Ratan Tata, who replaced Cyrus Mistry to become the interim Chairman of Tata Sons leaves after attending a meeting at Bombay House in Mumbai, Oct. 25. (Mitesh Bhuvad/PTI)
As ousted Tata Group Chairman Cyrus Mistry stepped up attack, Ratan Tata hit back, Nov. 1, saying his removal was “absolutely necessary” for the future success of the Tata Group. – @siliconeer #siliconeer #Tata #RatanTata #CyrusMistry
The decision to change the leadership of Tata Sons was a well-considered and serious one for its board members. This difficult decision, made after careful and thoughtful deliberation, is one the board believes was absolutely necessary for the future success of the Tata Group,” the interim chairman wrote to employees of $100 billion group.
The letter came shortly after Mistry ratcheted up war of words by rebutting “insinuations” of mishandling a dispute with Japan’s NTT DoCoMo, saying Ratan Tata was party to all decisions regarding the telecom venture.
Tata, 78, who retired as Tata Group Chairman nearly four years back, justified his return for “maintaining stability and continuity of leadership” and promised to give the group “a world-class leader” when a fulltime boss is appointed.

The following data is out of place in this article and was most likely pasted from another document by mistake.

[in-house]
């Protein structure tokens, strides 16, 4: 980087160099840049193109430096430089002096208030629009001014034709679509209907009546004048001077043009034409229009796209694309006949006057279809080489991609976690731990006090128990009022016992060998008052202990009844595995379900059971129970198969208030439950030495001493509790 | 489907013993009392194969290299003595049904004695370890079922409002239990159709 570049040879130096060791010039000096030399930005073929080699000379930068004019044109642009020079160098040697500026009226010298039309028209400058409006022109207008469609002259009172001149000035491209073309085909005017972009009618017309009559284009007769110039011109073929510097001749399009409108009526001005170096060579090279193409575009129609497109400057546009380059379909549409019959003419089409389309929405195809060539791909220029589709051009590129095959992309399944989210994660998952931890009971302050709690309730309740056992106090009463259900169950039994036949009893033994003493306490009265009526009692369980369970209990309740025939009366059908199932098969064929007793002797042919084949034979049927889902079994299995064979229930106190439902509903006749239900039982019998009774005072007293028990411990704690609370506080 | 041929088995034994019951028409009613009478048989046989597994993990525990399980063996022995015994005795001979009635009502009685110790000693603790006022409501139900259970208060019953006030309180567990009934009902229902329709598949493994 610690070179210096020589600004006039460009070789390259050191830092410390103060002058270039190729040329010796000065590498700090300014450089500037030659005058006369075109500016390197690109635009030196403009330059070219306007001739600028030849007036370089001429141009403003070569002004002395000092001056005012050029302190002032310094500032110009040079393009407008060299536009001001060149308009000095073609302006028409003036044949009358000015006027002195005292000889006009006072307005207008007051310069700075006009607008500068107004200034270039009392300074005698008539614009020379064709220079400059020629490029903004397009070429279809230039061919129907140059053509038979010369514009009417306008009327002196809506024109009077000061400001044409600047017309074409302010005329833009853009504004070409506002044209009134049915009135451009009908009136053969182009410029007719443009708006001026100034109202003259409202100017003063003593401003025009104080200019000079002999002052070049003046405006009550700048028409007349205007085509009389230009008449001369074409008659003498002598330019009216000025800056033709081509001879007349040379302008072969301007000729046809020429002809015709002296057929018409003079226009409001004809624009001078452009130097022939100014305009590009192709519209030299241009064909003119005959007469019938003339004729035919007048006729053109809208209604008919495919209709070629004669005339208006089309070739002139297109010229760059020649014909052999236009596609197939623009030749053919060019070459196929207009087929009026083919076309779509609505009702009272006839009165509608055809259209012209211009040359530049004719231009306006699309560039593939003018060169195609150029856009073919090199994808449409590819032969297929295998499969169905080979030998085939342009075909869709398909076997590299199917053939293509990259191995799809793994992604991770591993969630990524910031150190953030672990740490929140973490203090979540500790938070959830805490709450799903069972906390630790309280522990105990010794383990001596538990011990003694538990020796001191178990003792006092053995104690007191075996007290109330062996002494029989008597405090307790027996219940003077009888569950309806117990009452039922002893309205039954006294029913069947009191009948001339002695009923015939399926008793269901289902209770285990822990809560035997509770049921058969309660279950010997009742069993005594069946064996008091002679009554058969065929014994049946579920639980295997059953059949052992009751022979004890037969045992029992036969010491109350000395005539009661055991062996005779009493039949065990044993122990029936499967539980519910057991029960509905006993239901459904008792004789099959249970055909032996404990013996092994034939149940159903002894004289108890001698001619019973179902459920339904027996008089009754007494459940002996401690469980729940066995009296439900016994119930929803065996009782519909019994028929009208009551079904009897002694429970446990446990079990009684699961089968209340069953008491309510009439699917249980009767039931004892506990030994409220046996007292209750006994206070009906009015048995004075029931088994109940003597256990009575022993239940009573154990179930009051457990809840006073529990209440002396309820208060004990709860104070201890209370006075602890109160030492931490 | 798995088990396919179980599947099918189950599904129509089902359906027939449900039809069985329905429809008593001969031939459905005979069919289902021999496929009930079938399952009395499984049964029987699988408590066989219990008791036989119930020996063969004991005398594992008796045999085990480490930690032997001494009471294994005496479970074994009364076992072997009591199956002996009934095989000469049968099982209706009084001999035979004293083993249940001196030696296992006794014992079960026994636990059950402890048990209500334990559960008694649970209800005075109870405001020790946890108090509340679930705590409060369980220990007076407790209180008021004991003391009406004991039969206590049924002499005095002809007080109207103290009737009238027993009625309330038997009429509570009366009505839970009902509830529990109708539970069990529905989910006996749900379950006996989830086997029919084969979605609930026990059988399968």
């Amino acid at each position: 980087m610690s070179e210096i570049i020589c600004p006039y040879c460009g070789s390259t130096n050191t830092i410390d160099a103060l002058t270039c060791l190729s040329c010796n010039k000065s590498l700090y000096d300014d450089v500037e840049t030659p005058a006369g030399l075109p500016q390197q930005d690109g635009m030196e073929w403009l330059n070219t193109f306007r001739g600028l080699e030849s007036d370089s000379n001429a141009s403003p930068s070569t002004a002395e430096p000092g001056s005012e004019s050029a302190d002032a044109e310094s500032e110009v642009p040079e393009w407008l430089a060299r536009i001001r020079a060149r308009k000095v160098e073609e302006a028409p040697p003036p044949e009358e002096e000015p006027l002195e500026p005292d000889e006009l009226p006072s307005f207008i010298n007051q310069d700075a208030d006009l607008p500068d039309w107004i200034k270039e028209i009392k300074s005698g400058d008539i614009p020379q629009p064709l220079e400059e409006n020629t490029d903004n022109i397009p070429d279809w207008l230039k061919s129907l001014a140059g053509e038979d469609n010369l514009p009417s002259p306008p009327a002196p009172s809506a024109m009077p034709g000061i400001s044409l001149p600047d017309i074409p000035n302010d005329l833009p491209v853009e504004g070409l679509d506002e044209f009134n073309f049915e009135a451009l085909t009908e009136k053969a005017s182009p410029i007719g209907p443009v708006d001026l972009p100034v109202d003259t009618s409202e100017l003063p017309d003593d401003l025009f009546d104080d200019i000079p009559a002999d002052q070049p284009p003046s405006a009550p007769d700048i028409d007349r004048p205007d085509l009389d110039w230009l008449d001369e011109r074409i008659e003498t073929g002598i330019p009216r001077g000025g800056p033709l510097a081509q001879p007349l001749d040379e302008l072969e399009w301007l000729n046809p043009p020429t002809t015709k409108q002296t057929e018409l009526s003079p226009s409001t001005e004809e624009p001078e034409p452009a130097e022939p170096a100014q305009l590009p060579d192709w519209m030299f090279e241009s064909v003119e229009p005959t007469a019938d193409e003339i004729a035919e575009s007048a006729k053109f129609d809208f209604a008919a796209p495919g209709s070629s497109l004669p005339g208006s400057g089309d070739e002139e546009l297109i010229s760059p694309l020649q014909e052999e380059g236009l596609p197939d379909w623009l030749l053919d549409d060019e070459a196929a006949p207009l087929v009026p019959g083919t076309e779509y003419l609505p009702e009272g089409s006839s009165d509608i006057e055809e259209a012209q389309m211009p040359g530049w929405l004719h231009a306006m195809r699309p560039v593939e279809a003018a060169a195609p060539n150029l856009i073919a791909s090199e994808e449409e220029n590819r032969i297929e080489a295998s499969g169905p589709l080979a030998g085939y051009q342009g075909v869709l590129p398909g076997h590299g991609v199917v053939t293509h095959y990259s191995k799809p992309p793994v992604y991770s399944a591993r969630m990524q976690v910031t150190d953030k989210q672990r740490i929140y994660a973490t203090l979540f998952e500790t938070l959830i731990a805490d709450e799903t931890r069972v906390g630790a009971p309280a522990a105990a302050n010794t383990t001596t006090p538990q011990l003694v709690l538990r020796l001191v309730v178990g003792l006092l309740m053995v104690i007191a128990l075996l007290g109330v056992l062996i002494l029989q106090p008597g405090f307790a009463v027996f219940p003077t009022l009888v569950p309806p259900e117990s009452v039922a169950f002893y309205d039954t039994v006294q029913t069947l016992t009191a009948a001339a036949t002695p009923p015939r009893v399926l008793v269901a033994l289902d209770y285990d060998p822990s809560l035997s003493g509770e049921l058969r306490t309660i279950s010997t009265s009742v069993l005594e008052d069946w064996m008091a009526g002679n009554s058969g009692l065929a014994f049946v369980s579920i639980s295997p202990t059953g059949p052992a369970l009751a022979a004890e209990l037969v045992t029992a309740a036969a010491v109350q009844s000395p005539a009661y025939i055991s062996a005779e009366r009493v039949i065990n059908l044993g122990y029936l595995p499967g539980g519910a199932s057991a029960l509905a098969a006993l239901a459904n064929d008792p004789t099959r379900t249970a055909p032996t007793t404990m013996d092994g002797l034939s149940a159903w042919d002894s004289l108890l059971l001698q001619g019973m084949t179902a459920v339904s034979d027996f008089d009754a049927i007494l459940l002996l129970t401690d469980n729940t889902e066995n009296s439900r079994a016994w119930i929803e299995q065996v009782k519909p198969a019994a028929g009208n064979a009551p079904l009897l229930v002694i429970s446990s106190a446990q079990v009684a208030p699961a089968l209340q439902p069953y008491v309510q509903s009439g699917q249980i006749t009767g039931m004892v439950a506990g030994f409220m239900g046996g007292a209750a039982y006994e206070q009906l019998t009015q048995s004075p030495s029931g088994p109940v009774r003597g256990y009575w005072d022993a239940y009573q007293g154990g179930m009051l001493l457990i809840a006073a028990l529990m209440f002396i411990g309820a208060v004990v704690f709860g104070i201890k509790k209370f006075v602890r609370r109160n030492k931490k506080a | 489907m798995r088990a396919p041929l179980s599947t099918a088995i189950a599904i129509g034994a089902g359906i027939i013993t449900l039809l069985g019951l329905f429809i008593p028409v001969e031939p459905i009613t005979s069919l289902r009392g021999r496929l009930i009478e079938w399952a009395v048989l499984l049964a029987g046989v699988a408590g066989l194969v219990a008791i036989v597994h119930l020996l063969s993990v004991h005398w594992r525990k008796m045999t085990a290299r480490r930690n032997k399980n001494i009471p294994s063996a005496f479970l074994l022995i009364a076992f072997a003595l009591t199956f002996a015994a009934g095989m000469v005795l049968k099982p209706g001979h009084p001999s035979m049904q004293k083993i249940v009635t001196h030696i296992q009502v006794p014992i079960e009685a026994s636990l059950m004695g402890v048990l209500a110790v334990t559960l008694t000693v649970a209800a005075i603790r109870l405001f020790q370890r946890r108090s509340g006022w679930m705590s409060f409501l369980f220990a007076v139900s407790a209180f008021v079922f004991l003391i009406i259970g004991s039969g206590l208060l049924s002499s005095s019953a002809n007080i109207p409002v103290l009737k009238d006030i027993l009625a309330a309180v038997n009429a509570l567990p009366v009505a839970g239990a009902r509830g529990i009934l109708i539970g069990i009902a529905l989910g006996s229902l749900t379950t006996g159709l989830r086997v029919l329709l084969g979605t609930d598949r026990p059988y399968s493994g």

Earlier, Mistry’s office issued a statement saying all decisions on the telecom joint venture with DoCoMo and the following dispute were taken with unanimous approval of Board of Tata Sons as well as family patriarch Ratan Tata.
The handling of the $1.17 billion compensation slapped by an arbitration panel over breach of agreement with DoCoMo is said to one of the triggers for Tata Sons sacking Mistry last month.
“Insinuations that the DoCoMo issue was handled under the watch of Mistry in a manner inconsistent with Tata culture and values are baseless. The suggestion that Ratan Tata and the trustees would not have approved of the manner in which the litigation was conducted is contrary to what transpired,” the statement said.